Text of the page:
Submitted by Dalton Public Schools
Brookwood Elementary School students got to play in the dirt as they finally got to plant their fall garden at the school.
The garden is part of a new project to teach the students about healthy food choices and how fresh food gets to the table. Principal Celeste Martin says the school has been working on the project for most of 2012 and is finally seeing plants go in the ground.
The school wanted to offer a way for students to learn about fresh food and how to make better food choices. Initially the school applied for a school nutrition grant to purchase a greenhouse where seeds could be sprouted and then a garden could be developed. The almost $9,000 grant paid for the materials to construct a greenhouse.
The United Way of Northwest Georgia decided to help the school out and make the project part of its “Make a Difference Day” last spring. United Way arranged for volunteers from Tandus to help prepare the land and build the greenhouse. By the time all the prep work was complete, the school year was over so the planting of the garden had to wait.
With the help of skilled parent volunteers — Horticulturist Anna Verhoeff, Agricultural Engineer Carmen Flammini and Master Gardener Henry Stephens — as well as the coordination efforts of Brookwood staff member Sarah Jaume, the school got busy once fall arrived.
Stephens and former Brookwood principal Will Esters tilled and prepared the soil so the students could start planting. Verhoeff and Flammini worked with the students to plant the seedlings that included red and green lettuce. Each Brookwood student got an experience in the garden with most actually planting a plant to get a feel for the tenderness of the young plants and the richness of the soil.
“I love to work with dirt and make the soil come alive with plants, “ said Flammini. “I’m so excited to get to use my skills here in the garden with the students. I love to see the elements — soil, water, plants and kids — work together.”
Flammini has two children at Brookwood, Valentina who is in the third grade and Augustino who is in the fifth grade.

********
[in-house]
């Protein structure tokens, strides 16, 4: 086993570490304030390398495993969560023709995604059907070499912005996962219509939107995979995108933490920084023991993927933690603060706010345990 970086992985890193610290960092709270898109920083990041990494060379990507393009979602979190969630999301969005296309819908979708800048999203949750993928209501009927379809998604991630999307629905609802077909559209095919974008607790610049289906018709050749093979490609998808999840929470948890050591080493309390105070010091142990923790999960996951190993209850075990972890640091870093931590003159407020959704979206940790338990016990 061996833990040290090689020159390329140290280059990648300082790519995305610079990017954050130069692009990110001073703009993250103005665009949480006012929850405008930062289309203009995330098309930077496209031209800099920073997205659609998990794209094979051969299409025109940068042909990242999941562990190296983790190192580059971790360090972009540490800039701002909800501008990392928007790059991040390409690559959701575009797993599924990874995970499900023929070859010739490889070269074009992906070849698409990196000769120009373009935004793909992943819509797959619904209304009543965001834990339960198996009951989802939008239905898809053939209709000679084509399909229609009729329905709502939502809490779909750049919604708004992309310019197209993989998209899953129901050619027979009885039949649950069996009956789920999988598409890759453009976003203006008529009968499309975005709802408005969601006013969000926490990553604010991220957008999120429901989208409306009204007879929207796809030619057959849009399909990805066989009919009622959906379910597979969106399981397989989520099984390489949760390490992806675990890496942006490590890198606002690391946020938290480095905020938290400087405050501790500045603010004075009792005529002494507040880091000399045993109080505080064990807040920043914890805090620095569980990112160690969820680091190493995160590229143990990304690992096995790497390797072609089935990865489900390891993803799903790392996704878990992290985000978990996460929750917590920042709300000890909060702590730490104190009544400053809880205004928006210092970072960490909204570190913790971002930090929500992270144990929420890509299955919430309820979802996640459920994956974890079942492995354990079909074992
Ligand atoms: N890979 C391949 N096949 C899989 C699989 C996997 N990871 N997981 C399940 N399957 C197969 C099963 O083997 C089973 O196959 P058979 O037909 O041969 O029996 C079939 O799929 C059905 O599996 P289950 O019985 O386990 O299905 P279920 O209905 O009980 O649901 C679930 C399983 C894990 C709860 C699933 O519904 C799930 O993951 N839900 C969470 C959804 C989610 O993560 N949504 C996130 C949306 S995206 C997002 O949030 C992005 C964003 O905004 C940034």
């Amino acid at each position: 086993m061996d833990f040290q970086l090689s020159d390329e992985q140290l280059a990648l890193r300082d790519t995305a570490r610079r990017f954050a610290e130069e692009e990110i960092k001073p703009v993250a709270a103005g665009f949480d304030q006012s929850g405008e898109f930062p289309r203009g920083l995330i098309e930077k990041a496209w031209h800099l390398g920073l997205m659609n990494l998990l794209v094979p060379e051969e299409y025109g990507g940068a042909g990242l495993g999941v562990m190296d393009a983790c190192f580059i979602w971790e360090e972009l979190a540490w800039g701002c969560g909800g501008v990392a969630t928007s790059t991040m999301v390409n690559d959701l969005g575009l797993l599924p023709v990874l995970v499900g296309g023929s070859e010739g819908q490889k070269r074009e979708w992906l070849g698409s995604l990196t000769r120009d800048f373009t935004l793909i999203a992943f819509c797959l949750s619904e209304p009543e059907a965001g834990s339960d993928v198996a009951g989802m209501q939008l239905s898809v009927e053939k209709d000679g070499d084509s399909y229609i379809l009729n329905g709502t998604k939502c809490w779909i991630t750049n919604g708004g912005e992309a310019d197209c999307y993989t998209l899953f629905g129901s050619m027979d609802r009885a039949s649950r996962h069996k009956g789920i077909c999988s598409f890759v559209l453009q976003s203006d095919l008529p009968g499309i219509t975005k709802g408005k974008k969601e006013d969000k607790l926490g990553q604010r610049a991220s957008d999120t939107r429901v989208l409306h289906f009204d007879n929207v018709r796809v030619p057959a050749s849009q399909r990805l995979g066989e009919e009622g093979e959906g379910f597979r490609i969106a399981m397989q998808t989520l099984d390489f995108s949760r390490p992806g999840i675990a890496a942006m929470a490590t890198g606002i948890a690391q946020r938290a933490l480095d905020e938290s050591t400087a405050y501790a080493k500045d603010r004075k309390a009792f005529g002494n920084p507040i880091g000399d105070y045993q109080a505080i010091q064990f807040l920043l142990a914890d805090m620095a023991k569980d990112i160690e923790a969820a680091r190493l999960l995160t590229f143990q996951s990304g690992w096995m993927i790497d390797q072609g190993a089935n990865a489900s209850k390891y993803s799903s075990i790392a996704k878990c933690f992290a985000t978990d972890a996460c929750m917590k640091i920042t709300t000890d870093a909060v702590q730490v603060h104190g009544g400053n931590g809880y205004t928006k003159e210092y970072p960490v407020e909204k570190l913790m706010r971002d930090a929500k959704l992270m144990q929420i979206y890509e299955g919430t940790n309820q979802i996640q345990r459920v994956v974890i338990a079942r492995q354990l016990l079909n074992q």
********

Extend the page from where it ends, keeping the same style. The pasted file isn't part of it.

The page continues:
“I like to play in the dirt and teach the kids where their food comes from,” said Verhoeff. “I grew up with my grandparents having a farm. I want the students to learn the planting and harvesting process of food.”
Verhoeff has two children at Brookwood — Joy who is a third-grader and Speer who is a first-grader.
Both say they are thrilled to see the kids working in the garden.
While Flammini and Verhoeff spent time helping strategically place each seeding in the ground, Stephens was doing the heavy lifting of carrying water to soak each plant. Stephens said his grandson Wesley Yarbrough is in the fourth grade and enjoyed seeing his granddad in the garden.
“He’s my buddy,” Stephens said. Stephens says he got involved with the garden to meet the volunteer requirements for master gardener but has enjoyed working with Esters to till the garden and prepare the soil for planting.
Martin says the students will pull weeds and maintain the garden during the growing season, and then the harvest of produce will be used in the school’s cafeteria to expose the students to some new foods.
“I think they’ll be much more likely to eat something they’ve never heard of if they’ve had some involvement in the growing of that food,” Martin said.